RESENDING WITH COMPLETE SCRIPT
VIDEO SHOWS: NOVAK DJOKOVIC AND ALEXANDER ZVEREV SPEAKING ABOUT THE AUSTRALIAN OPEN AT POST-MATCH NEWS CONFERENCES, FILE FOOTAGE OF THE 2020 AUSTRALIAN OPEN CHAMPIONS, NOVAK DJOKOVIC AND SOFIA KENIN
LONDON, ENGLAND, UNITED KINGDOM (NOVEMBER 18, 2020) (ATP MEDIA/IMG - NO RESALES. NO ARCHIVE.
1. (SOUNDBITE) (English) WORLD NUMBER ONE, NOVAK DJOKOVIC, SAYING:
"There's several options as I hear that are on the table and I think Tennis Australia has been very communicative and very open with the whole process with us players. I'm very pleased with the way Craig Tiley and Andre Sa from Tennis Australia have been trying to, you know, obviously fight for us the best of conditions for the players as it is possible but it's also not in their hands obviously, the government of Australia decides and Victoria on the conditions and restrictions and so forth. As far as I know so far, the Australian Open will happen whether it's in the current week or the week later, as you said. If that's what's necessary then yes I would understand the Australian Open being pushed a week later. Even though, you know, obviously the tournaments post-Australian Open would get hurt. So we have to, I think as men's and women's tennis - the ATP, WTA, everybody involved - consider what are the ramifications of maybe potentially some decisions that are going to be made in terms of the calendar in Australia and how that's going to affect the Tour after that. I'm planning to play the Australian Open for sure. I mean I would like to go there and I'm ready to quarantine for two weeks and whatever is necessary for me to be able to play. I hope that there's going to be support and understanding from the Victorian and Australian government for the players and for Tennis Australia and that they will allow players to compete in the second week of quarantine. I mean hopefully that's going to help tremendously with the calendar and everything and you won't be then losing a week, you'll be able to have at least a tournament or two prior to the Australian Open which for the majority of the players is important. Obviously for a lot of the players they were done with the season in Paris-Bercy and then potentially having no tournaments... no official matches, sorry, before the Australian Open, before a Grand Slam, is a huge thing. So, you know, hopefully we'll be able to have at least a tournament before the Aussie Open."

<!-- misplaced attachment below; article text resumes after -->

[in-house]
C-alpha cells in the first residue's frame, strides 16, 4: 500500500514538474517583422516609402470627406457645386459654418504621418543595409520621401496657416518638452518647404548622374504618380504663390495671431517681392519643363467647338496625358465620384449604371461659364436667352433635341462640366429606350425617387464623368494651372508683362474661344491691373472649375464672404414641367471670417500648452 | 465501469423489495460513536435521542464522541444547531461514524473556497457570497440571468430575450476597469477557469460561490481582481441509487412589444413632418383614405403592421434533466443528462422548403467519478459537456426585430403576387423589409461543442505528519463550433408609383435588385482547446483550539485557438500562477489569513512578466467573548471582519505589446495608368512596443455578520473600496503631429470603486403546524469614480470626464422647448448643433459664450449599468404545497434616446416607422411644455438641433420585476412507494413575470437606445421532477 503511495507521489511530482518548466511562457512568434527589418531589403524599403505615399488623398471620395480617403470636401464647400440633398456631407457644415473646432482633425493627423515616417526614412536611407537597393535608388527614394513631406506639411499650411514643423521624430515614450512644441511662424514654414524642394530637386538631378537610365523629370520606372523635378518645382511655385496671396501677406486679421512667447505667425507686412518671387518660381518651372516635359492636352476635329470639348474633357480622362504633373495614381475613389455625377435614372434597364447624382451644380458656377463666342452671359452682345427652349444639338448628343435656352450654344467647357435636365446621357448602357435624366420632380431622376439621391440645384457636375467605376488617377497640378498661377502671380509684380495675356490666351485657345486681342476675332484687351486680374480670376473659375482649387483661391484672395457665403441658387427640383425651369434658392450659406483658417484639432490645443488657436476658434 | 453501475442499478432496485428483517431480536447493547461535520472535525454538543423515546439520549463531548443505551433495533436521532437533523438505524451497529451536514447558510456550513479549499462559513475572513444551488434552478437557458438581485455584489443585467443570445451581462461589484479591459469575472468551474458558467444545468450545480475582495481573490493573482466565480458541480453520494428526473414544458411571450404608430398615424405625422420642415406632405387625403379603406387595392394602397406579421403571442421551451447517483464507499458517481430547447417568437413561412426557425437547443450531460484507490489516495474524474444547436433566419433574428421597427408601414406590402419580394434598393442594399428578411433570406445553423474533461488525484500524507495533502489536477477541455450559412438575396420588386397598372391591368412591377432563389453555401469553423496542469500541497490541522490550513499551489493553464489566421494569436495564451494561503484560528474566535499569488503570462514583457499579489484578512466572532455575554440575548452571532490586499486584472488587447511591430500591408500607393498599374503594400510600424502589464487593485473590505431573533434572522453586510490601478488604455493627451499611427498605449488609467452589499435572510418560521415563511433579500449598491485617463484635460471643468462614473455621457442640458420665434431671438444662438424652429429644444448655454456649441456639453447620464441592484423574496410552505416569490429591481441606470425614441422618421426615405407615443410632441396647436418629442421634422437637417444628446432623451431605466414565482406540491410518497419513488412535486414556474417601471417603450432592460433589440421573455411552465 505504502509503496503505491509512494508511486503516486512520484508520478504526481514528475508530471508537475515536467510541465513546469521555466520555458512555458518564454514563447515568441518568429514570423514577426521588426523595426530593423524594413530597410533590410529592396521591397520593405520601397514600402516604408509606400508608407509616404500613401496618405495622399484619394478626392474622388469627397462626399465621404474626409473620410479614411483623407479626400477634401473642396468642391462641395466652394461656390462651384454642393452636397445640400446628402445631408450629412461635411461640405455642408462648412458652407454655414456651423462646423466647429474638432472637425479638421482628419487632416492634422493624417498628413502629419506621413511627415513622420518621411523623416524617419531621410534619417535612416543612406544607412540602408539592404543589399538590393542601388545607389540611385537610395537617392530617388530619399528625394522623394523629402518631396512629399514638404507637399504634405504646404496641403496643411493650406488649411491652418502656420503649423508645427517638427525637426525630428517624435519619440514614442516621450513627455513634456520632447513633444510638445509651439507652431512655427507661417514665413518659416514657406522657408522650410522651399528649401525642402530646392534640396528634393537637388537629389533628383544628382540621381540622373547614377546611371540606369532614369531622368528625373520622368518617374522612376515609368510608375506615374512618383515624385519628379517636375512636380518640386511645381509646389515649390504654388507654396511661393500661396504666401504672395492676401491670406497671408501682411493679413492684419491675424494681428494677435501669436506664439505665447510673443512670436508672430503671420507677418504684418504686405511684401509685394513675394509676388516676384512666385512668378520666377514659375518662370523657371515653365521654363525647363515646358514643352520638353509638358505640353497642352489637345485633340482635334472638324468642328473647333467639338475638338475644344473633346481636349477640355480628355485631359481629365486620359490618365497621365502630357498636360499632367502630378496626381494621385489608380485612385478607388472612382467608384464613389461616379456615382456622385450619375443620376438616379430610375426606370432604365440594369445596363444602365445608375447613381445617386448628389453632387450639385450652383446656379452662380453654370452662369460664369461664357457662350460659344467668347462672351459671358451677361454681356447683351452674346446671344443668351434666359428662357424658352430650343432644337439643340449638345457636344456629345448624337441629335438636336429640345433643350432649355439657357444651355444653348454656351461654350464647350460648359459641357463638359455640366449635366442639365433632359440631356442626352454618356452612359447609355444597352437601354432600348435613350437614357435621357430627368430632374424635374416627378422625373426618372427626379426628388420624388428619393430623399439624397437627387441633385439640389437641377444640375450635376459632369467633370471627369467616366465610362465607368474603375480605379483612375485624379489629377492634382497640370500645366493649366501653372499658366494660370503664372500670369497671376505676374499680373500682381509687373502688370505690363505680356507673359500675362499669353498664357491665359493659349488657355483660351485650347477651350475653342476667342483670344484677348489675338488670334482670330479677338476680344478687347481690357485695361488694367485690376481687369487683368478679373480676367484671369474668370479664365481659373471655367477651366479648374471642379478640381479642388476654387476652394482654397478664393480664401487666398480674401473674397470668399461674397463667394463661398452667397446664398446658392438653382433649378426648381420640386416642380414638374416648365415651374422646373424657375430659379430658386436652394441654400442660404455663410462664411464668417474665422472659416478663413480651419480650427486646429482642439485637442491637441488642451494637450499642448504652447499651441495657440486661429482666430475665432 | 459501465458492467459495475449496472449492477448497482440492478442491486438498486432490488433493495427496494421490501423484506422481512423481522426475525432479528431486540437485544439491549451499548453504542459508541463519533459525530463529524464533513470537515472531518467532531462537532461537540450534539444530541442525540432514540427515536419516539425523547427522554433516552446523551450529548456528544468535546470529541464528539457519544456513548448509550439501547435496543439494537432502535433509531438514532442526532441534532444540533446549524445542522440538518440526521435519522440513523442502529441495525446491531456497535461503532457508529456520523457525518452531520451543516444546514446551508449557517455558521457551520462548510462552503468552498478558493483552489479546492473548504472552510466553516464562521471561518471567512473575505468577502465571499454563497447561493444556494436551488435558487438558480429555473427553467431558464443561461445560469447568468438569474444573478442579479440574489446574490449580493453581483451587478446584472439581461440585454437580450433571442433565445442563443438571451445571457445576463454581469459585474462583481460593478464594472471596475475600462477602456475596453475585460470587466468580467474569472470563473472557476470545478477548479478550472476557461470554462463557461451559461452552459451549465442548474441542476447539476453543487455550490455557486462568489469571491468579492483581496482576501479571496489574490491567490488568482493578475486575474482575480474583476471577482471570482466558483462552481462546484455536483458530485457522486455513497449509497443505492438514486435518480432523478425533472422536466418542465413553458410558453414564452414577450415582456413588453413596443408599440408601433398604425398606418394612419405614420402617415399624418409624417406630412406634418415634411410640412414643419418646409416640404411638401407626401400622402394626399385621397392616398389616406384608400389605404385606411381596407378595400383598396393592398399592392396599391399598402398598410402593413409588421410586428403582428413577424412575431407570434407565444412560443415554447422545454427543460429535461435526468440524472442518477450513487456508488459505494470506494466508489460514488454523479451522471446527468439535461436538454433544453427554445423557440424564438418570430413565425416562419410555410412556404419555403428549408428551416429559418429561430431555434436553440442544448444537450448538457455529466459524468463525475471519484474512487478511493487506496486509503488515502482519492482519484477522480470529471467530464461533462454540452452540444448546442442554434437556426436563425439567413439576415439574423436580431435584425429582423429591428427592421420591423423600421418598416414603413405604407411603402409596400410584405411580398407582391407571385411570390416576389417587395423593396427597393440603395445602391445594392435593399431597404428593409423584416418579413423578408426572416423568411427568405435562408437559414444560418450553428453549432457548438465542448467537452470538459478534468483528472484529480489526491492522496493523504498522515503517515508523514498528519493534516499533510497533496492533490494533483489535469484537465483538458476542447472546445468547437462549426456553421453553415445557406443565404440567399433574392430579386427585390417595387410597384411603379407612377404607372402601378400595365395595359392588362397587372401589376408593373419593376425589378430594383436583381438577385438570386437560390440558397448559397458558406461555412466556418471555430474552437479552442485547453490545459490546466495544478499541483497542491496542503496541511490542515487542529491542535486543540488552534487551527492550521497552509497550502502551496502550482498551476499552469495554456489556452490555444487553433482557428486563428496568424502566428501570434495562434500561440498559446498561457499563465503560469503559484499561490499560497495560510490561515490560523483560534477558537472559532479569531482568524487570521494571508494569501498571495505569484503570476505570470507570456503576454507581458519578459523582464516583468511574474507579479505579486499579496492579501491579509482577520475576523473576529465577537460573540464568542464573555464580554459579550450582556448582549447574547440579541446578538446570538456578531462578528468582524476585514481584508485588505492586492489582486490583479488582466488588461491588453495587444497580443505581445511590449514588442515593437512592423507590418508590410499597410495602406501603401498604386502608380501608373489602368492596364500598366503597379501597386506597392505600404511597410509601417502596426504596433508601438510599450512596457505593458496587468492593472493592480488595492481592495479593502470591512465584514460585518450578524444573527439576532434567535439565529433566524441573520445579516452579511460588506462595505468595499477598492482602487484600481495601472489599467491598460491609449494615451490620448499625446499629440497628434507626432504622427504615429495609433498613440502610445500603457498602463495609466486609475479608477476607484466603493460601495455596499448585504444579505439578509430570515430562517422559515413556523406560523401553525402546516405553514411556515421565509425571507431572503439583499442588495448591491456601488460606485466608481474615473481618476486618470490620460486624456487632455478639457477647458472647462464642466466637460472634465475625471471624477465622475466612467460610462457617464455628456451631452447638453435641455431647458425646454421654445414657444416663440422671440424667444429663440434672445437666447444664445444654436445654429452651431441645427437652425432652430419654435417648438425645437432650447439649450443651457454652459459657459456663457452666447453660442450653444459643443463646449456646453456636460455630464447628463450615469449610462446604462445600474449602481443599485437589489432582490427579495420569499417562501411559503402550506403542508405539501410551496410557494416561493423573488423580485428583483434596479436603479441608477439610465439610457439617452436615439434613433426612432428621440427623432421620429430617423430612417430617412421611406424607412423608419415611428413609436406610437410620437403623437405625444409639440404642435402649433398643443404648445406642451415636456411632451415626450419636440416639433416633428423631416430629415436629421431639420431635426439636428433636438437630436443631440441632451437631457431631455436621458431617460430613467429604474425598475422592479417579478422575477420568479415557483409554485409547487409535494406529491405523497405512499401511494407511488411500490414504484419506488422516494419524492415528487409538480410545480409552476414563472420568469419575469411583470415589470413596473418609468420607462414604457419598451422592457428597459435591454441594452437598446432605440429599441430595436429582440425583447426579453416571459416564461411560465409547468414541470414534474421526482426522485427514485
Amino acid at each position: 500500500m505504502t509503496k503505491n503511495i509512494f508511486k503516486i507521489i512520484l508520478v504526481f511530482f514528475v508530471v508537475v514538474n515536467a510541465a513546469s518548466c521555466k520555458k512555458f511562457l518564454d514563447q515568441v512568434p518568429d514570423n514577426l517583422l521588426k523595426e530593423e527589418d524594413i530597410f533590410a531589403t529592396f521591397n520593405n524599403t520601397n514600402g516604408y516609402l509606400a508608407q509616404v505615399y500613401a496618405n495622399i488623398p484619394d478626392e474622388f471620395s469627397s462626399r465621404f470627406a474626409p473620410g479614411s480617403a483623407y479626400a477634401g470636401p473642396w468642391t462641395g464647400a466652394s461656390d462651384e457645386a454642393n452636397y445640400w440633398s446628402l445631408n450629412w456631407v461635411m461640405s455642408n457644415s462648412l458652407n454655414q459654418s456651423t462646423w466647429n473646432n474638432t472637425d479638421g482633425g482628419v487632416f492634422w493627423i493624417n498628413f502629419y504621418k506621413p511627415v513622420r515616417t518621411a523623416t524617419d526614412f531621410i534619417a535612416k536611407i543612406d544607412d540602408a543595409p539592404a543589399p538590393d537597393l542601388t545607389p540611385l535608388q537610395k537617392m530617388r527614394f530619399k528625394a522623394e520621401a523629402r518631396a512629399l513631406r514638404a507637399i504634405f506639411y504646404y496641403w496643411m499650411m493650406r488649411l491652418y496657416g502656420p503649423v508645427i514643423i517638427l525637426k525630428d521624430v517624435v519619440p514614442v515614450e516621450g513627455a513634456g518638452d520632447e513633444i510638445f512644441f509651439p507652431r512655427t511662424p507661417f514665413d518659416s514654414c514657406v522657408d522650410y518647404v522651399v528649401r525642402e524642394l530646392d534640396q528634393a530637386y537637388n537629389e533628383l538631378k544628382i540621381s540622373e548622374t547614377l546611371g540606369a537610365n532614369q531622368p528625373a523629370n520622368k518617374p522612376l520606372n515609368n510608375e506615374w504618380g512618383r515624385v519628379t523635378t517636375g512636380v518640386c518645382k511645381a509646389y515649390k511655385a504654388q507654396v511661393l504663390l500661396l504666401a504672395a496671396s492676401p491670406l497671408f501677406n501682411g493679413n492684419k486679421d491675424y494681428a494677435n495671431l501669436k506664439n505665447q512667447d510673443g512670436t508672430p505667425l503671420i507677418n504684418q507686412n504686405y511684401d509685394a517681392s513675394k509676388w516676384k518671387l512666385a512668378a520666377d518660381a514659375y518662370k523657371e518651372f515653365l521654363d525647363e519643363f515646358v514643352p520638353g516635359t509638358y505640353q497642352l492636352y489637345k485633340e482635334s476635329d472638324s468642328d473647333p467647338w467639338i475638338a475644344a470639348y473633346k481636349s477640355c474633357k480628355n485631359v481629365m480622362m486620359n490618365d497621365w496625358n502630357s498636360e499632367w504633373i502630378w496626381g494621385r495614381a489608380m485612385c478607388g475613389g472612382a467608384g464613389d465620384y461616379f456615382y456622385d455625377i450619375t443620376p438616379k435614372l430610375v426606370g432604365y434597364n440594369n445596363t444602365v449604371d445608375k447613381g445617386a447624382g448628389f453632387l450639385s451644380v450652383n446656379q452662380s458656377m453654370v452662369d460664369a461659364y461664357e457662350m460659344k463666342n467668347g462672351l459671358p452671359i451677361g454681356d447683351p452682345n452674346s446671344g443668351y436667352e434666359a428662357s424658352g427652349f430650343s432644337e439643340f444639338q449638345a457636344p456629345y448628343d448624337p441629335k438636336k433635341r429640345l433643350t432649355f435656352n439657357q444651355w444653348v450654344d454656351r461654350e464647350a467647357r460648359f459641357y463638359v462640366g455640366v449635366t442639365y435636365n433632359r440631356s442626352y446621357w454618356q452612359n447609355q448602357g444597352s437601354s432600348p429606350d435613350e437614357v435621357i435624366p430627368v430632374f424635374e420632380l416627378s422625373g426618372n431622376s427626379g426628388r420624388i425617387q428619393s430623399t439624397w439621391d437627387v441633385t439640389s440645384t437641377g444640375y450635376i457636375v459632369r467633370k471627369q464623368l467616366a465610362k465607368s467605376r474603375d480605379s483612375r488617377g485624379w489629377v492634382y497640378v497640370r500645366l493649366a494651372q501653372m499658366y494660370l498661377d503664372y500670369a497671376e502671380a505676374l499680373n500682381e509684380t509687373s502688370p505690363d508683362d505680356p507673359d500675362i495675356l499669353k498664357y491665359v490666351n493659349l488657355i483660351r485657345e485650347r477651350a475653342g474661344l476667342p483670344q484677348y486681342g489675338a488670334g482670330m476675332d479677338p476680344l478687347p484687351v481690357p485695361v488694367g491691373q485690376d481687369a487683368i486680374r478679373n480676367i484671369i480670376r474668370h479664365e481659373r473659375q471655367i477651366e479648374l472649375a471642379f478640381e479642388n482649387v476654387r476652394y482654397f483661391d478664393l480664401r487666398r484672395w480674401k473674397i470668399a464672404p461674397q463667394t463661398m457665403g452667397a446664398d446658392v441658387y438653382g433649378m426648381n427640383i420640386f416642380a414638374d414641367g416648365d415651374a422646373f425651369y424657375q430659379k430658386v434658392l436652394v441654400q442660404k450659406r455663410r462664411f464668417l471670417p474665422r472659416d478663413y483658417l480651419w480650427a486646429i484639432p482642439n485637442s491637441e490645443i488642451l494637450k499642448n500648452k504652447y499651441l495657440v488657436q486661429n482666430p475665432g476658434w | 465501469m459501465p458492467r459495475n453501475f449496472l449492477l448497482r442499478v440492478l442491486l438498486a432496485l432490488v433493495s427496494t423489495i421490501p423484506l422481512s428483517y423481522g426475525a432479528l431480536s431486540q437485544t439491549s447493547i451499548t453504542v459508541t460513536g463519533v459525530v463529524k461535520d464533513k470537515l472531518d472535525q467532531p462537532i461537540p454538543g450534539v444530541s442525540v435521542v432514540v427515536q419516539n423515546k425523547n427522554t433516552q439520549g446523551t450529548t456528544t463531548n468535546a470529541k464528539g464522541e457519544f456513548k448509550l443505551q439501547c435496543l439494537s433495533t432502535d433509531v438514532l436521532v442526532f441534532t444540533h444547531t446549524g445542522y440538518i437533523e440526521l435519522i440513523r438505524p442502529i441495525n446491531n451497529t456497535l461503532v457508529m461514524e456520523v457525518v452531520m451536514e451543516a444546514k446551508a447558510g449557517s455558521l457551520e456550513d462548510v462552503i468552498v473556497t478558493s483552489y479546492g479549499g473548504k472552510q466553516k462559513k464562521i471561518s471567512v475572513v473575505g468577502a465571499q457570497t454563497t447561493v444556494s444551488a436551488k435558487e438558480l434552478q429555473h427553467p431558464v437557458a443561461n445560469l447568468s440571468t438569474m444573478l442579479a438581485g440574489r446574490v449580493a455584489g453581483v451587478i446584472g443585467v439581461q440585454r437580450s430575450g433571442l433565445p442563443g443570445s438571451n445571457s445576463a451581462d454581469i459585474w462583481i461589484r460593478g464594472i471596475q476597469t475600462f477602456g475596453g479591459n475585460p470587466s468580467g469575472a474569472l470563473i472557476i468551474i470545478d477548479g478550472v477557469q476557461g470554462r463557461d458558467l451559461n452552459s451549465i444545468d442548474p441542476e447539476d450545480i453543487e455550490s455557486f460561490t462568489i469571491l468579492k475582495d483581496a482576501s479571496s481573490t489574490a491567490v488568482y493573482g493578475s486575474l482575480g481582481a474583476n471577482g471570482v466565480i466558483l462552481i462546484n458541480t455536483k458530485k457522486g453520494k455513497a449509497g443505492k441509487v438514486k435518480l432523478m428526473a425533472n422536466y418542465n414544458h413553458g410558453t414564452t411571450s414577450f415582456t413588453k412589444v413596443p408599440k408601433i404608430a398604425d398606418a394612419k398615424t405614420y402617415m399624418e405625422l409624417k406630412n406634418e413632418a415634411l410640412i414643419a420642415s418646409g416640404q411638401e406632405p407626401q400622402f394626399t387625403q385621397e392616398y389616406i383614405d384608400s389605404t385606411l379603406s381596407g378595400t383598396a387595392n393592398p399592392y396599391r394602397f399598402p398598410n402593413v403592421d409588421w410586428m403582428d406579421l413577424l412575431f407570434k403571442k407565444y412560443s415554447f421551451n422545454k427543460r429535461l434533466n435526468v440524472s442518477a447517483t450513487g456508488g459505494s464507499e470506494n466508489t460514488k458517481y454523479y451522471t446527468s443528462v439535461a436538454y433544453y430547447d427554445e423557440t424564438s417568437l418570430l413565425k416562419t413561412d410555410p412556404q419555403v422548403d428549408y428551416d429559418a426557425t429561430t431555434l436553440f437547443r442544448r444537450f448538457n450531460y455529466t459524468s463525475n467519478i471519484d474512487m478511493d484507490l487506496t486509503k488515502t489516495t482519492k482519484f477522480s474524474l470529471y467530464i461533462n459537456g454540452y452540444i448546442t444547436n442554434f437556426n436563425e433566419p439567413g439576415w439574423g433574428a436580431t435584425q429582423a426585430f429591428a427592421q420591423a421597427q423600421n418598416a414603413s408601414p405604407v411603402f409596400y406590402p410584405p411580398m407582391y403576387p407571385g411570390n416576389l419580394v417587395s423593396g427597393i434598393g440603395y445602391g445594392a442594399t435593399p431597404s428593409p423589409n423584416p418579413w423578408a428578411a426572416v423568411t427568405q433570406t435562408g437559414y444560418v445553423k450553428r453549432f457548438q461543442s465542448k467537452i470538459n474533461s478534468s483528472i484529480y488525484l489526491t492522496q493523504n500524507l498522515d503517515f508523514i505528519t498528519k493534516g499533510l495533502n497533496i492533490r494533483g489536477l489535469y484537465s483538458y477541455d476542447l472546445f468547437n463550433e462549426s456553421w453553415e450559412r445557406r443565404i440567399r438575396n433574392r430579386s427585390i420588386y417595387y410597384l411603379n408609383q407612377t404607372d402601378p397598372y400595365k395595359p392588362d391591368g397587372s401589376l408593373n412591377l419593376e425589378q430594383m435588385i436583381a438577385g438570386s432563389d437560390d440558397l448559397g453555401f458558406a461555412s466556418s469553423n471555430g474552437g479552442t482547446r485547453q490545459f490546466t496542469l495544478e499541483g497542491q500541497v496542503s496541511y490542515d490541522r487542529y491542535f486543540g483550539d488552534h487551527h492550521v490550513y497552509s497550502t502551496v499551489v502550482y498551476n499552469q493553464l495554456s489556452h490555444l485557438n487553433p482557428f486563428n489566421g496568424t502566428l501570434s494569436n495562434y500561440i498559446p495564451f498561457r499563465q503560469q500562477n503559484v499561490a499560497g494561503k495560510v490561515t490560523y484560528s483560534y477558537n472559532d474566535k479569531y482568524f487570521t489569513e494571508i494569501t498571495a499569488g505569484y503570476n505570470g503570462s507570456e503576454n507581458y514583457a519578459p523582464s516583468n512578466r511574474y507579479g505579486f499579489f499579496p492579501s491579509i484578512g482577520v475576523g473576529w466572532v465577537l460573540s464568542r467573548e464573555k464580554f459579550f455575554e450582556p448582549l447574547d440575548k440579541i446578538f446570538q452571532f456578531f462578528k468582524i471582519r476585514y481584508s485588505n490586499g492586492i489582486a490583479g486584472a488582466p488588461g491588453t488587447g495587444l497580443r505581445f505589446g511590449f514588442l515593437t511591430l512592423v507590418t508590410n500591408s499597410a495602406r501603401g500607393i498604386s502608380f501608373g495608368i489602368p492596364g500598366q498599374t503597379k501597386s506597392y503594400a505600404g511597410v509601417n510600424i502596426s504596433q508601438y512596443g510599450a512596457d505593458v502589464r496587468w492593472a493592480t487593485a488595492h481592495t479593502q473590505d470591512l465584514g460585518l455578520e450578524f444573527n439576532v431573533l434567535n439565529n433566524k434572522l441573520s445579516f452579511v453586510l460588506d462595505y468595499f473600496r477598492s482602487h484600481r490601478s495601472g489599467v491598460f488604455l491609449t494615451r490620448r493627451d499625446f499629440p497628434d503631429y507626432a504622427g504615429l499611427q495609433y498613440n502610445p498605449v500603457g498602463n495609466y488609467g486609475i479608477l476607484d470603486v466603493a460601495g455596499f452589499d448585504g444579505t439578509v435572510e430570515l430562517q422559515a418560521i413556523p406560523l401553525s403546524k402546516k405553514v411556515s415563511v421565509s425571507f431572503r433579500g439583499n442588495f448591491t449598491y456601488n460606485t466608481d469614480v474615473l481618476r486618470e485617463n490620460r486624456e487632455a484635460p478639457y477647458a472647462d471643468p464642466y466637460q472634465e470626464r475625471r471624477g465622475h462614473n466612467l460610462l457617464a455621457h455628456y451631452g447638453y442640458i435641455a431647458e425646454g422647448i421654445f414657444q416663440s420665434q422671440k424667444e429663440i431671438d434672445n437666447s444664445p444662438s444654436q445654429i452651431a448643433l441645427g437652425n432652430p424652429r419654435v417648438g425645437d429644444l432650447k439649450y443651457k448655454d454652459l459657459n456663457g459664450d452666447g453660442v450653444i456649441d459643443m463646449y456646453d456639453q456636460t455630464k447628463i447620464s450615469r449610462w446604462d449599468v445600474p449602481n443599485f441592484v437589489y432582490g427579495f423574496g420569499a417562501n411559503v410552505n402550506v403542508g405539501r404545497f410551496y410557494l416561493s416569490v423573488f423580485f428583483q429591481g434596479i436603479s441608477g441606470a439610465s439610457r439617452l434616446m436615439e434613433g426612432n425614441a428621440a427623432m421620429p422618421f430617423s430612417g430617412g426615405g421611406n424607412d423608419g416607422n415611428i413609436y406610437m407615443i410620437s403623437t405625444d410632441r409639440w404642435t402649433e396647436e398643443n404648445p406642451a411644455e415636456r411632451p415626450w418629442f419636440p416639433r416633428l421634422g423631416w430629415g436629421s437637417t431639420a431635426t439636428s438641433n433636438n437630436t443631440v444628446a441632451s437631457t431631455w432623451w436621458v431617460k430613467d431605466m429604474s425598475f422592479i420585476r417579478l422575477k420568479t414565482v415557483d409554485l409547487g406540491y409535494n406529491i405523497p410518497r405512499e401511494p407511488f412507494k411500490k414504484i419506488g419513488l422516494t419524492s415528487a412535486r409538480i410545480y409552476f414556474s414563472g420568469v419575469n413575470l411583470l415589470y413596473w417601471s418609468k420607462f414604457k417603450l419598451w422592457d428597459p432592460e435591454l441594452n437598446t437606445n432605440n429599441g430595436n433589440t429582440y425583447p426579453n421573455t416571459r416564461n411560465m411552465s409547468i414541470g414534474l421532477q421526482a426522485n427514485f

2. WHITE FLASH
3. (SOUNDBITE) (English) WORLD NUMBER SEVEN, ALEXANDER ZVEREV, SAYING:
"Yes, I think, yes. The first few matches are always, especially for me, are quite scrappy in the year. So, I would love to play maybe one event, two events, maybe the ATP Cup before that. But credit to Tennis Australia and to Craig Tiley. They're doing, I think they're doing, they're trying the best they can. I think the Australian government is being very cautious about it because they have no cases in Australia. They have what 13 cases or something like that, I read that somewhere. So, they want to keep it that way and obviously if 3,000 people for the tennis all of a sudden arrive in Australia there will be cases. There is no doubt about it. I think if 3,000 people are tested there are going to be a few cases that are positive. So, yes they're very cautious about it but we'll see if the Australian Open will happen. I'm looking forward to it. I would love to play."